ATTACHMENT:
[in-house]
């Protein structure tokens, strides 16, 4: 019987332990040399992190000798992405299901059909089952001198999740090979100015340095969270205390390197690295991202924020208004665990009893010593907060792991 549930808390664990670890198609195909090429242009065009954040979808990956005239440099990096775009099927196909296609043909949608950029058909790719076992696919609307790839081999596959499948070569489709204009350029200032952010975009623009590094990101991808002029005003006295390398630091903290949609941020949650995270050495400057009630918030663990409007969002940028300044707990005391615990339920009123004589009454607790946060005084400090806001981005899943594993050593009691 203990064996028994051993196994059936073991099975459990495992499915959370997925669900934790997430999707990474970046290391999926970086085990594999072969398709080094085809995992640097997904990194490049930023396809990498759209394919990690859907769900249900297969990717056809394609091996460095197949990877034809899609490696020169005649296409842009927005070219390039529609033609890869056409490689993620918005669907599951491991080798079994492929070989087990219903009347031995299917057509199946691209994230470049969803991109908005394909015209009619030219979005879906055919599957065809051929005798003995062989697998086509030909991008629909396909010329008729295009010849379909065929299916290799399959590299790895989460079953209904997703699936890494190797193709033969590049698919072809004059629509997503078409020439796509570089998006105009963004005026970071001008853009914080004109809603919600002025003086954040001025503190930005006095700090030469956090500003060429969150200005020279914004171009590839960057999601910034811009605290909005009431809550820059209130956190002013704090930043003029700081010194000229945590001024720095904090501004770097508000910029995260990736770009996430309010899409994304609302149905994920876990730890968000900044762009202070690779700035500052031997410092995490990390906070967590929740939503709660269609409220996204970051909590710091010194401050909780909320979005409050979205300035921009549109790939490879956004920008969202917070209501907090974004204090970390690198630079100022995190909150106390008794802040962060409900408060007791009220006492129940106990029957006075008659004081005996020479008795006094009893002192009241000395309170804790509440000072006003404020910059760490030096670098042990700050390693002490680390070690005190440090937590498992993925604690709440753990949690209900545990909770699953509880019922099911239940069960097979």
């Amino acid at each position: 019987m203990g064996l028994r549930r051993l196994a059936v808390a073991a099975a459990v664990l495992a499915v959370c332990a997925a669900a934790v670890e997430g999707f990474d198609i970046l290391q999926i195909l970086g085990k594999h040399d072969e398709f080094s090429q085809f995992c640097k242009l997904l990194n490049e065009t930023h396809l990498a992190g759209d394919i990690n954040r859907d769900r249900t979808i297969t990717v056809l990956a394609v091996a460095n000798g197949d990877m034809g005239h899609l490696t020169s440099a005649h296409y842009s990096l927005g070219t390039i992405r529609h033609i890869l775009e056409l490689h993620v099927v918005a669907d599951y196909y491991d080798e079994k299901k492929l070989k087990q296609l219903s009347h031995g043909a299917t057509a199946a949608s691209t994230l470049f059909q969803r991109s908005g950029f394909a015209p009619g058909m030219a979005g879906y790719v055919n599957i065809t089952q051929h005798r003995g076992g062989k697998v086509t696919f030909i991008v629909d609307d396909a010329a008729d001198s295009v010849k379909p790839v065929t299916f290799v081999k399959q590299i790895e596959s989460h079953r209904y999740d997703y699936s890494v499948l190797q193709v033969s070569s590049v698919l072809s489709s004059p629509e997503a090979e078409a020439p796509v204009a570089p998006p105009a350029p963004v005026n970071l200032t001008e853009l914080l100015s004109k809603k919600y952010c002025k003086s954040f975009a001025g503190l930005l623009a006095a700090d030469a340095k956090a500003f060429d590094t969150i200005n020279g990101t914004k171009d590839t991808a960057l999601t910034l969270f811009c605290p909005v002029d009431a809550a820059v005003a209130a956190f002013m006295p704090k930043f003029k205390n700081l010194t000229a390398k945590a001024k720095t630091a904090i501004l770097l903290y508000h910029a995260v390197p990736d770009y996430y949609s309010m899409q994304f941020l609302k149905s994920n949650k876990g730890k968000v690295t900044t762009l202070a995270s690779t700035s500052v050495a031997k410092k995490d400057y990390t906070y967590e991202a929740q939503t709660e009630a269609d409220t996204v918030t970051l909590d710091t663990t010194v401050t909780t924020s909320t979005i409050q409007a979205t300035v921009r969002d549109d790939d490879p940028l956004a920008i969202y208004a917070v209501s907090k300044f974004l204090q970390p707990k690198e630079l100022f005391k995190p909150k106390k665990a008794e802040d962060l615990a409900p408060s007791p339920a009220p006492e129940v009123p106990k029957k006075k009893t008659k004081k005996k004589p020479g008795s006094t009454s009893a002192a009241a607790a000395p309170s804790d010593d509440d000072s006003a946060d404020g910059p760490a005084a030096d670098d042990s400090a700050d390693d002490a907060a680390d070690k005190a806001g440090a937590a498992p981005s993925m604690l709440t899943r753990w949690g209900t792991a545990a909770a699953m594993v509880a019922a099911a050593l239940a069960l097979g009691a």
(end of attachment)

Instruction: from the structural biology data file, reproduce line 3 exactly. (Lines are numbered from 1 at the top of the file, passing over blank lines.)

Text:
């Amino acid at each position: 019987m203990g064996l028994r549930r051993l196994a059936v808390a073991a099975a459990v664990l495992a499915v959370c332990a997925a669900a934790v670890e997430g999707f990474d198609i970046l290391q999926i195909l970086g085990k594999h040399d072969e398709f080094s090429q085809f995992c640097k242009l997904l990194n490049e065009t930023h396809l990498a992190g759209d394919i990690n954040r859907d769900r249900t979808i297969t990717v056809l990956a394609v091996a460095n000798g197949d990877m034809g005239h899609l490696t020169s440099a005649h296409y842009s990096l927005g070219t390039i992405r529609h033609i890869l775009e056409l490689h993620v099927v918005a669907d599951y196909y491991d080798e079994k299901k492929l070989k087990q296609l219903s009347h031995g043909a299917t057509a199946a949608s691209t994230l470049f059909q969803r991109s908005g950029f394909a015209p009619g058909m030219a979005g879906y790719v055919n599957i065809t089952q051929h005798r003995g076992g062989k697998v086509t696919f030909i991008v629909d609307d396909a010329a008729d001198s295009v010849k379909p790839v065929t299916f290799v081999k399959q590299i790895e596959s989460h079953r209904y999740d997703y699936s890494v499948l190797q193709v033969s070569s590049v698919l072809s489709s004059p629509e997503a090979e078409a020439p796509v204009a570089p998006p105009a350029p963004v005026n970071l200032t001008e853009l914080l100015s004109k809603k919600y952010c002025k003086s954040f975009a001025g503190l930005l623009a006095a700090d030469a340095k956090a500003f060429d590094t969150i200005n020279g990101t914004k171009d590839t991808a960057l999601t910034l969270f811009c605290p909005v002029d009431a809550a820059v005003a209130a956190f002013m006295p704090k930043f003029k205390n700081l010194t000229a390398k945590a001024k720095t630091a904090i501004l770097l903290y508000h910029a995260v390197p990736d770009y996430y949609s309010m899409q994304f941020l609302k149905s994920n949650k876990g730890k968000v690295t900044t762009l202070a995270s690779t700035s500052v050495a031997k410092k995490d400057y990390t906070y967590e991202a929740q939503t709660e009630a269609d409220t996204v918030t970051l909590d710091t663990t010194v401050t909780t924020s909320t979005i409050q409007a979205t300035v921009r969002d549109d790939d490879p940028l956004a920008i969202y208004a917070v209501s907090k300044f974004l204090q970390p707990k690198e630079l100022f005391k995190p909150k106390k665990a008794e802040d962060l615990a409900p408060s007791p339920a009220p006492e129940v009123p106990k029957k006075k009893t008659k004081k005996k004589p020479g008795s006094t009454s009893a002192a009241a607790a000395p309170s804790d010593d509440d000072s006003a946060d404020g910059p760490a005084a030096d670098d042990s400090a700050d390693d002490a907060a680390d070690k005190a806001g440090a937590a498992p981005s993925m604690l709440t899943r753990w949690g209900t792991a545990a909770a699953m594993v509880a019922a099911a050593l239940a069960l097979g009691a």